Due to the holidays, Xcel did not schedule Broderick to return to work until January 19, 2015. Id. at HART283. On January 8, 2015, Dr. Roushdy completed another Report of Workability form for Broderick, stating that he could return to work with restrictions on January 19, 2015. Id. at HART279. Dr. Roushdy again restricted Broderick to working four hours per day, 20 hours per week for four weeks; restricted him from lifting, carrying, pushing or pulling anything over 20 pounds; and left the“Permanent Disability” portion of the form blank. Id.

         On January 12, 2015, before he had resumed work at Xcel, Broderick had a follow-up appointment with Dr. Roushdy. Id. at HART268. At that appointment, Broderick complained of neck pain and stated there was a “new feeling of numbness and tingling” in his arms. Id. He described his pain level as 6 on a 10-point scale. Id. Dr. Roushdy recommended that Broderick continue taking the opioid pain medication that had already been prescribed to him at the time of the RFA procedure, and to also take 600 mg of Advil three times per day for 14 days. Id. at HART269.

         On February 5, 2015, Dr. Roushdy approved an early refill of Broderick's pain medication due to his increased pain. Id. at HART267. The next day, Dr. Roushdy completed a Report of Workability form ordering Broderick to be completely off work from February 4 to February 16, 2015. Id. at HART280. No other restrictions were imposed. Id. In the “Permanent Disability” section of the form, Dr. Roushdy checked the answer for “Undetermined.” Id.

         On February 16, 2015, Broderick reported “unbearable” neck pain at a follow-up exam with Dr. Roushdy. HART265. Broderick told Dr. Roushdy that he had been doing well and returned to work, but that about 10 days ago he began experiencing pain. He described his pain level as 7 out of 10. Id. After examining Broderick, Dr. Roushdy completed a Report of Workability form ordering him to be off work for six weeks beginning February 16, 2015. HART281. No weight restrictions were imposed, and the “Permanent Disability” portion of the form was left blank. Id. Dr. Roushdy also ordered Broderick to undergo a work hardening program. Id. at HART266, HART281.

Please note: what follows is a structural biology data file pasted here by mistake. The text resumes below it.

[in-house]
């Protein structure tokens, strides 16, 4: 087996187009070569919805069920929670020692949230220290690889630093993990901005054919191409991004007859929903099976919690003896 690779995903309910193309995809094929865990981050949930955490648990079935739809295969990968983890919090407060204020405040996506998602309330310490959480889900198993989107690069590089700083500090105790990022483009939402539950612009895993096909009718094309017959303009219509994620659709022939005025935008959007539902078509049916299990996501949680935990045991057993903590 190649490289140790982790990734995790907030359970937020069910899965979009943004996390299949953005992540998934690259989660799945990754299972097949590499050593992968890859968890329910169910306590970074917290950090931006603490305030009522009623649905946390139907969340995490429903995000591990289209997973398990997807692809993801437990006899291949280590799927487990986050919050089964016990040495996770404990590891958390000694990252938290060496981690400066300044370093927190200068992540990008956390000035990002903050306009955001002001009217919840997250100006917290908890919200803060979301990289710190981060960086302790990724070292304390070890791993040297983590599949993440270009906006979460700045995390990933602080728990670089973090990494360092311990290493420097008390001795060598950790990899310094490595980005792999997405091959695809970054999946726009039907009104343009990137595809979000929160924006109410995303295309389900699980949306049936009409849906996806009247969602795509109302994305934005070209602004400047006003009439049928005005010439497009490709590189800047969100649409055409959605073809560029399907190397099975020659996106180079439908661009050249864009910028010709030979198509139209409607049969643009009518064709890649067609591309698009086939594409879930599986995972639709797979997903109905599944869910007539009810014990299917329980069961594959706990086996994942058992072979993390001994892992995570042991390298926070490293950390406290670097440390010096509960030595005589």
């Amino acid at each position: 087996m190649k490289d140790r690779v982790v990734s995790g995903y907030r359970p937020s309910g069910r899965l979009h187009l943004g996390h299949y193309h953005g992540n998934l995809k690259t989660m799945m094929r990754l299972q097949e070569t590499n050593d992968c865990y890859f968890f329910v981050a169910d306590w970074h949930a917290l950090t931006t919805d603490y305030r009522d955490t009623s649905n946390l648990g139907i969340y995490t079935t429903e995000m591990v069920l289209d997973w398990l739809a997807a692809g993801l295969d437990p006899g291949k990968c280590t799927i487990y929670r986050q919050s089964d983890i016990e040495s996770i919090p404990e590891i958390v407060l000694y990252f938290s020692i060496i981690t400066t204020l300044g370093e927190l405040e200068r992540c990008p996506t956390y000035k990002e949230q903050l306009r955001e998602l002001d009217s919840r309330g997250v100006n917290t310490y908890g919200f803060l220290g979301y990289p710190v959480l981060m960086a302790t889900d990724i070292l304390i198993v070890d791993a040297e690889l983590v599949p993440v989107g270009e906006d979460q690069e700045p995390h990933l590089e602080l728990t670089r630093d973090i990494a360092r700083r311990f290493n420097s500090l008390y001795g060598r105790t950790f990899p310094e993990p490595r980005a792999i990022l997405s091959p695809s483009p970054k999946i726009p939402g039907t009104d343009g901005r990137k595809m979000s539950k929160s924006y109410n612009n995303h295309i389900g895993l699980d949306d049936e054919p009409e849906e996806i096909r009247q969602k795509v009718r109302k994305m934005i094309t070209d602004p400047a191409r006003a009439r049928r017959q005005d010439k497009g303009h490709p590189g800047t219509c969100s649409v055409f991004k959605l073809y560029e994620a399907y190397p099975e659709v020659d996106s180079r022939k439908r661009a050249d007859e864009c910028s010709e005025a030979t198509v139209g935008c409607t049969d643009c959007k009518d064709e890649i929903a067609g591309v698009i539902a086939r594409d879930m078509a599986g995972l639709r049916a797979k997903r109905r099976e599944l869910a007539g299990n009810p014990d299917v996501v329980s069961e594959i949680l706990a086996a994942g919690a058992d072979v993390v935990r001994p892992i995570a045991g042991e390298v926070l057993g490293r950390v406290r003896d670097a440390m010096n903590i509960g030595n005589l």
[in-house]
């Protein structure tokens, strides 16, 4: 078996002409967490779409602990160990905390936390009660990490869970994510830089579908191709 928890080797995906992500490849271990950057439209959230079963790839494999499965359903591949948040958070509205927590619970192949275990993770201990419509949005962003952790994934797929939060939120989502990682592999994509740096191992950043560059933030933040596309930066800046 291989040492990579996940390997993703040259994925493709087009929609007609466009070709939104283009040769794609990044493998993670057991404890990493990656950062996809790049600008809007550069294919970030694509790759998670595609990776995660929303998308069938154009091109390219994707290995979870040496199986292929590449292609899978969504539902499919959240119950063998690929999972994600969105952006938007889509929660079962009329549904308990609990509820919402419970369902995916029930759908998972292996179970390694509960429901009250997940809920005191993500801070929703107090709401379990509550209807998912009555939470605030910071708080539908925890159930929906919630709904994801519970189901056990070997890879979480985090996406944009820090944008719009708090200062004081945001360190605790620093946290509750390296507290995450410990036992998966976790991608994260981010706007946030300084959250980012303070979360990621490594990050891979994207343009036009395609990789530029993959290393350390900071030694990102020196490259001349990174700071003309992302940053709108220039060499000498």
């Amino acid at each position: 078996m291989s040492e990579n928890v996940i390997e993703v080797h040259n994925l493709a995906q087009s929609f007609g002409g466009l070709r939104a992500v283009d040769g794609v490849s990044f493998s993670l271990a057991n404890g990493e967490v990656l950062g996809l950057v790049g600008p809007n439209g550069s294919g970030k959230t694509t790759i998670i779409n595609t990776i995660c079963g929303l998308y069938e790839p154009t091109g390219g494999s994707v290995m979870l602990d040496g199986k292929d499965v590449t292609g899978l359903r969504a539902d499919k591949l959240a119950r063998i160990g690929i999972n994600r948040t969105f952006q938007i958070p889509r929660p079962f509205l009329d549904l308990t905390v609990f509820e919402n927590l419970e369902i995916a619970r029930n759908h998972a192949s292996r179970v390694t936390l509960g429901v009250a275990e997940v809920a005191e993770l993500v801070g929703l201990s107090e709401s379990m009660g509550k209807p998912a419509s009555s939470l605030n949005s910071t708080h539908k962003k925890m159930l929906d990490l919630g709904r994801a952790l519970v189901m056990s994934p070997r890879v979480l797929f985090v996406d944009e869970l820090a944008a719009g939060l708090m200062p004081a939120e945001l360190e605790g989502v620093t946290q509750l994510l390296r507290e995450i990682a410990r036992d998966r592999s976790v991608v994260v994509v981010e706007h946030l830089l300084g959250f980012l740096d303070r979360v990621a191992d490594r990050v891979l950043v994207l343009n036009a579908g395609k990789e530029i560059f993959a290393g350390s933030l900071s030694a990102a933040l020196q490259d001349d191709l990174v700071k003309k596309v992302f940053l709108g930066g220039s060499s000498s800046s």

On March 27, 2015, Broderick returned to Dr. Roushdy to discuss work forms given his cervical pain. Id. at HART262. Broderick reported his pain level at this appointment at 7 out of 10. Id. He informed Dr. Roushdy that he had been doing physical therapy and would be starting the work hardening program that day. Id. Dr. Roushdy stated that he would “adjust [Broderick's] workability according to what the PT schedule[d].” On April 14, 2015, Dr. Roushdy refilled Broderick's opioid pain medication. Id. at HART261.

         On May 7, 2015, Broderick came to Dr. Roushdy's office “without any appointment demanding to discuss his care.” Id. at HART282. Broderick informed Dr. Roushdy's staff that he “needed a workability to return to work without restrictions for four hours per day due to training at work, that was required for him to be at.” Id. Dr. Roushdy noted:

Mr. Broderick had the radiofrequency ablative procedure followed by a slow return to work with limitations as far as hours. He was unable to tolerate that. A work hardening program was ordered but he was unable to do it due to the extreme physical demands. As a result I took him off work a few months ago. . . . He initially wanted to have a renewal of his hydrocodone/acetaminophen which was done. He later on said that he does not need this prescription renewed once more. Patient kept arguing the issue of workability. . . . Mr. Broderick kept on asking for a dictated letter as to what was done before. . . .
I advised him that I did take him off work because of the possibility for soft tissue injury however he would certainly need to go back to some kind of rebuilding of his muscle function through physical therapy even though it might be spaced out enough to allow rebuilding of the muscles of his neck as a result of the injury that he suffered previously. I advised patient that this is the extent of what I can do for him and also that I am willing to provide any further information once needed by his insurance company to optimize his condition.

Id.

         C. Long Term ...